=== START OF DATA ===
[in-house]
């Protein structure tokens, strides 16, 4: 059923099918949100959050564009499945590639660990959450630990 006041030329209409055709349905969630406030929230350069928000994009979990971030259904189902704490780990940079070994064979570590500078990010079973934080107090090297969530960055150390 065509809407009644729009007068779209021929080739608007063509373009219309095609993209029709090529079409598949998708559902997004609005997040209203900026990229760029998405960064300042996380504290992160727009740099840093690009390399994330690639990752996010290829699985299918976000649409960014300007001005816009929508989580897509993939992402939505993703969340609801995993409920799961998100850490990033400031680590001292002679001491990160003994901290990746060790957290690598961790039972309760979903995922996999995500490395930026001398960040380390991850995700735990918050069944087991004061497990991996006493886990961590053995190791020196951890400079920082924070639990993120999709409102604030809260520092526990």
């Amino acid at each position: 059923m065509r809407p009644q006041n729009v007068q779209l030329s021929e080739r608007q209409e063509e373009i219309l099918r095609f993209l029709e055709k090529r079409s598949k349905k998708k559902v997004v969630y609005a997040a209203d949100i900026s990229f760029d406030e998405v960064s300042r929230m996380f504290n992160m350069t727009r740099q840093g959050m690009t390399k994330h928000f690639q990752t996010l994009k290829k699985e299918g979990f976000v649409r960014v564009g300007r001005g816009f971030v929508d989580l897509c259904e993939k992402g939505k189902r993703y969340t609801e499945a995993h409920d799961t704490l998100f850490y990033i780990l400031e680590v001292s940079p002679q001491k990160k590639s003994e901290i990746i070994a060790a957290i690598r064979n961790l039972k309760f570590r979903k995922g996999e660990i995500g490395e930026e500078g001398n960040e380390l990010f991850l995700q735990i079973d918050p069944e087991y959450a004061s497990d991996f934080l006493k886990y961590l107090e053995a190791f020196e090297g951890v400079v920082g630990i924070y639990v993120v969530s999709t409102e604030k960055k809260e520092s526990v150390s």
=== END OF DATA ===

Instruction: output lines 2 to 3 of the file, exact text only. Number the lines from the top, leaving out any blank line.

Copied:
């Protein structure tokens, strides 16, 4: 059923099918949100959050564009499945590639660990959450630990 006041030329209409055709349905969630406030929230350069928000994009979990971030259904189902704490780990940079070994064979570590500078990010079973934080107090090297969530960055150390 065509809407009644729009007068779209021929080739608007063509373009219309095609993209029709090529079409598949998708559902997004609005997040209203900026990229760029998405960064300042996380504290992160727009740099840093690009390399994330690639990752996010290829699985299918976000649409960014300007001005816009929508989580897509993939992402939505993703969340609801995993409920799961998100850490990033400031680590001292002679001491990160003994901290990746060790957290690598961790039972309760979903995922996999995500490395930026001398960040380390991850995700735990918050069944087991004061497990991996006493886990961590053995190791020196951890400079920082924070639990993120999709409102604030809260520092526990």
């Amino acid at each position: 059923m065509r809407p009644q006041n729009v007068q779209l030329s021929e080739r608007q209409e063509e373009i219309l099918r095609f993209l029709e055709k090529r079409s598949k349905k998708k559902v997004v969630y609005a997040a209203d949100i900026s990229f760029d406030e998405v960064s300042r929230m996380f504290n992160m350069t727009r740099q840093g959050m690009t390399k994330h928000f690639q990752t996010l994009k290829k699985e299918g979990f976000v649409r960014v564009g300007r001005g816009f971030v929508d989580l897509c259904e993939k992402g939505k189902r993703y969340t609801e499945a995993h409920d799961t704490l998100f850490y990033i780990l400031e680590v001292s940079p002679q001491k990160k590639s003994e901290i990746i070994a060790a957290i690598r064979n961790l039972k309760f570590r979903k995922g996999e660990i995500g490395e930026e500078g001398n960040e380390l990010f991850l995700q735990i079973d918050p069944e087991y959450a004061s497990d991996f934080l006493k886990y961590l107090e053995a190791f020196e090297g951890v400079v920082g630990i924070y639990v993120v969530s999709t409102e604030k960055k809260e520092s526990v150390s």